All our business-use cars have FMG Ingenium Dynamics telematics installed. We trialled it in mid-2011 on 10 vehicles and rolled it out to 64 by mid-2013. It records driver behaviour, including harsh braking and accelerating and gives each driver a score for their journey. We also track utilisation of the vehicles and fuel usage because a team of people drives each car and use it for mileage records for HMRC purposes.
FN: How do you match drivers to cars when you might have three or four users of a vehicle?
DO: Drivers keep log-sheets which are managed by the regional team leaders and we can cross-reference them with Ingenium. We don’t have any issues.
All Wings drivers also have an iPad for reporting vehicle condition, anything from scratches and lights on dashboard to missing tax discs and leaking sun roofs, including images. They are updated in real-time, but each team also has to produce a monthly report.
FN: What other controls do you have in place?
DO: Last year we revamped our car policy and began asking new staff for a modest deposit. We refund it at the point they transfer out of the car if the damage is within fair wear and tear. It’s about getting them to think about the car’s condition while they have it.
We also have front and rear parking sensors, city centre braking systems and sat-navs fitted as standard on 50 new Volkswagen Golfs which is helping to reduce accidents.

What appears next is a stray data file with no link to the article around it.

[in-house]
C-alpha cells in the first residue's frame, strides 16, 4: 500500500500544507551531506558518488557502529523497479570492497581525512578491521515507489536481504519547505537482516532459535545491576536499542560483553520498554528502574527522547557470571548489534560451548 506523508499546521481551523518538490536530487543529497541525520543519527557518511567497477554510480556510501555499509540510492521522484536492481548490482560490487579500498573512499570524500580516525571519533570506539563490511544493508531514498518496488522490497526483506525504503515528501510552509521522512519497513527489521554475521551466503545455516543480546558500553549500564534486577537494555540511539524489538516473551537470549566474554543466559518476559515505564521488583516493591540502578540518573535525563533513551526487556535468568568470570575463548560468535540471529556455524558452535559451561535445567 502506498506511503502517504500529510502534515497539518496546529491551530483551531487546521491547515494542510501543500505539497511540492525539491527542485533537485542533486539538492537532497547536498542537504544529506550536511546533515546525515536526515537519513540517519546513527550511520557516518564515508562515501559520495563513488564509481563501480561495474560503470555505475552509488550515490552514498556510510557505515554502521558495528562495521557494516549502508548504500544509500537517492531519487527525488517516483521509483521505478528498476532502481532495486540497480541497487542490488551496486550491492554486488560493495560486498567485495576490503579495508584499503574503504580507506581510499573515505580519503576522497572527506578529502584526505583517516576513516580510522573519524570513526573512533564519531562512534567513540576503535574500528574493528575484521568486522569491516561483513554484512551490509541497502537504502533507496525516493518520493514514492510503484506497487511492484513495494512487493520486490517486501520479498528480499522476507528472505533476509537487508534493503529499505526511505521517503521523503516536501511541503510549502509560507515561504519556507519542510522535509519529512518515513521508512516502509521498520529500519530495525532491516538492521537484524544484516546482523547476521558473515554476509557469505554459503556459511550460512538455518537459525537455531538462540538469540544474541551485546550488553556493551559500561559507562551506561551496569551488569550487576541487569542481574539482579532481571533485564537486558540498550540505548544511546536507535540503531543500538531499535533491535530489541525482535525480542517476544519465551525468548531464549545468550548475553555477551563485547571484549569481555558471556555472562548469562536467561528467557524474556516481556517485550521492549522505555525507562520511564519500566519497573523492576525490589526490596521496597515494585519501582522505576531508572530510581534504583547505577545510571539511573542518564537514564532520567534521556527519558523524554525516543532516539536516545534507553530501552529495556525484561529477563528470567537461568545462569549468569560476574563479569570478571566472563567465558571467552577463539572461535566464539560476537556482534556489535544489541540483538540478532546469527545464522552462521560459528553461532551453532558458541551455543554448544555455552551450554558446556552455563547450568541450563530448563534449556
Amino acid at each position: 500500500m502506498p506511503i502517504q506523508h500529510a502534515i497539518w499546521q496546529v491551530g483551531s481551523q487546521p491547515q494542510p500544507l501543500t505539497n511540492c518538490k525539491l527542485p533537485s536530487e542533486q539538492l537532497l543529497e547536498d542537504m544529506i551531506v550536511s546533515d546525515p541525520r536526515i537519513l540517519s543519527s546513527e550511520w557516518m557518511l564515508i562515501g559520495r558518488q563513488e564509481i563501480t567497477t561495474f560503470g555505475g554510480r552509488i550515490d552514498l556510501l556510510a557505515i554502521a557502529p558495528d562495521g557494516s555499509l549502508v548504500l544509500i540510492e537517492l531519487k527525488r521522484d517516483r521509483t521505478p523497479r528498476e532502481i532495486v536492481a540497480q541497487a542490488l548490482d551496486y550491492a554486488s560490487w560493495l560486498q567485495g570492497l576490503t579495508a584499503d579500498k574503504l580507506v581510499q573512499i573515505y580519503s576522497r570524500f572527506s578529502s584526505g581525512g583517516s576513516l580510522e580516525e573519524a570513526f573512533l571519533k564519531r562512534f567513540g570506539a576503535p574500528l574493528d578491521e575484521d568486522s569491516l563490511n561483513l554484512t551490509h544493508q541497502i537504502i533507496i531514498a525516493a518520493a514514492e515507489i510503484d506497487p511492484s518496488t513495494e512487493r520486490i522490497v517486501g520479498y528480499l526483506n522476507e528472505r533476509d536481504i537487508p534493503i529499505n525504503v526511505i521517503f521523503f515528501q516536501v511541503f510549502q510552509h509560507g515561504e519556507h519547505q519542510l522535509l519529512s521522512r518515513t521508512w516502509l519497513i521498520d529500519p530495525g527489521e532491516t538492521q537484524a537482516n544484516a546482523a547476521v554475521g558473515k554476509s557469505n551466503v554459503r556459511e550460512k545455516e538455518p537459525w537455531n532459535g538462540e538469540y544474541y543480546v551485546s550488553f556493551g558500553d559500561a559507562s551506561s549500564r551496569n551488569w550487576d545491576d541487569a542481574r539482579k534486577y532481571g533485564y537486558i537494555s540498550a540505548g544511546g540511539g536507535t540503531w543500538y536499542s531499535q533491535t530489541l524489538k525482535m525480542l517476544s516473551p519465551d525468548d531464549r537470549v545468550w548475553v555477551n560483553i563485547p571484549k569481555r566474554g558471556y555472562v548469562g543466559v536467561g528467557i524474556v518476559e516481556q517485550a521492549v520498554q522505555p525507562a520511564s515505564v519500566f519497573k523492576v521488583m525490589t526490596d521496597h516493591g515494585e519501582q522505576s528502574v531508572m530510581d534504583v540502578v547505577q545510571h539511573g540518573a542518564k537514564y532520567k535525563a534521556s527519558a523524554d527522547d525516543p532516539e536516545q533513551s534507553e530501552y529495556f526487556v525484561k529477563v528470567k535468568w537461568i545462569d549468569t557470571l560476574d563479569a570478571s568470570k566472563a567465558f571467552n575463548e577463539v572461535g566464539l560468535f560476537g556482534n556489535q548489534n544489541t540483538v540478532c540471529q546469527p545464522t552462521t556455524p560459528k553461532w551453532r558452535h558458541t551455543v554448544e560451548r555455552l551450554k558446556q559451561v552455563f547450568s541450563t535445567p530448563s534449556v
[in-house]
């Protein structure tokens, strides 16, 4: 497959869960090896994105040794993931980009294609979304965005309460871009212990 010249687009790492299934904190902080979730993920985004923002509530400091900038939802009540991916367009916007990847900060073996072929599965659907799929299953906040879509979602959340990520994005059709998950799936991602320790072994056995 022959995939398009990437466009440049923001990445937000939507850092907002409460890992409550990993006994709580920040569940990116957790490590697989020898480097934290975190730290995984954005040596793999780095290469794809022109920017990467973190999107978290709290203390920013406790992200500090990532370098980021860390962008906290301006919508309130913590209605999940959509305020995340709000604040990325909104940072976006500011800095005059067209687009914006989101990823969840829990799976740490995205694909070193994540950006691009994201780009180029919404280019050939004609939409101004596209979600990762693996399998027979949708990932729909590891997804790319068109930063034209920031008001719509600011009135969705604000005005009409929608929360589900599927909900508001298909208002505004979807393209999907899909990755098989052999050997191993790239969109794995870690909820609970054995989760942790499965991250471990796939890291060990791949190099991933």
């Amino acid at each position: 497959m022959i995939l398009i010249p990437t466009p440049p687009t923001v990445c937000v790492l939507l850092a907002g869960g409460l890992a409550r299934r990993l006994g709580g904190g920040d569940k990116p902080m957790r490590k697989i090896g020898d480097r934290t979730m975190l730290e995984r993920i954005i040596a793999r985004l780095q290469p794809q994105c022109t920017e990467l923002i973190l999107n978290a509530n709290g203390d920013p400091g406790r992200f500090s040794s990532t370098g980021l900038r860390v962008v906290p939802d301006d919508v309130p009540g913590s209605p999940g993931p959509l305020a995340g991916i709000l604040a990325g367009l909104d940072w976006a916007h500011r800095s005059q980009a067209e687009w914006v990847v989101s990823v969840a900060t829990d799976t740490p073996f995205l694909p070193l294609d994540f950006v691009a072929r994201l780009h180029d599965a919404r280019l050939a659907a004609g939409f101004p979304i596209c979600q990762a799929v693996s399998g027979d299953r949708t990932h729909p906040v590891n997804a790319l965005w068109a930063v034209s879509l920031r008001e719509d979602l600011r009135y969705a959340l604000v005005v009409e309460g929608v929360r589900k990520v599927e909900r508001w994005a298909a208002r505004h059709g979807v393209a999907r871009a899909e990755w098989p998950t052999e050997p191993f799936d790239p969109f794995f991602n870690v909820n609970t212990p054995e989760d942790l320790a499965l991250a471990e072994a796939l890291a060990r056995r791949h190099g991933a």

We introduced the Golfs to replace Nissan Qashqais. Because they were cheaper for both us and the drivers to run, we could justify spending some money on extras, including DAB and iPod connectors, which are beneficial for drivers, as well as the safety equipment.
FN: Do you incentivise drivers to improve performance?
DO: We have a star car for the top Wings driver every month who receives a reward, such as iTunes vouchers.
FN: As a procurement expert, what advice do you have when managing the supply chain?
DO: Regular engagement: we meet Sytner four times a year to exchange our objectives and understand new model developments – it’s a collaborative approach. We have weekly reporting from FMG with proactive management. We set out clear objectives at the start and they were clear that they could deliver; then we tested that it worked and now it’s just a case of managing the relationship during the contract.
I have learned on the job and pulled in experts where necessary, for example Energy Saving Trust for its low carbon knowledge. I learn from suppliers and other fleets via publications like Fleet News, picking up new ideas. I am challenging of people but in a reasonable way; I task our suppliers to be innovative, pushing them to constantly improve. I am always interested in what they are doing because it builds knowledge so, for example, I am happy to get involved with early product testing. It’s about continuous improvement.
Procurement is often viewed as a dirty word in fleet. Oliver believes this is an outdated view and laments the industry’s “reluctant acceptance” of the increasing involvement of finance and procurement in fleet management.
However, he stresses that the relationship has to work from the driver up. “It’s not about shaving money off everywhere to the detriment of how the fleet is run,” he says. “As long as the person tasked with fleet under whatever title has an encompassing understanding of the breadth of fleet, it can work okay.”
It is certainly working for the Red Bull fleet. As Oliver points out: “All our initiatives help us to have a professional fleet that is representative of our brand and image.”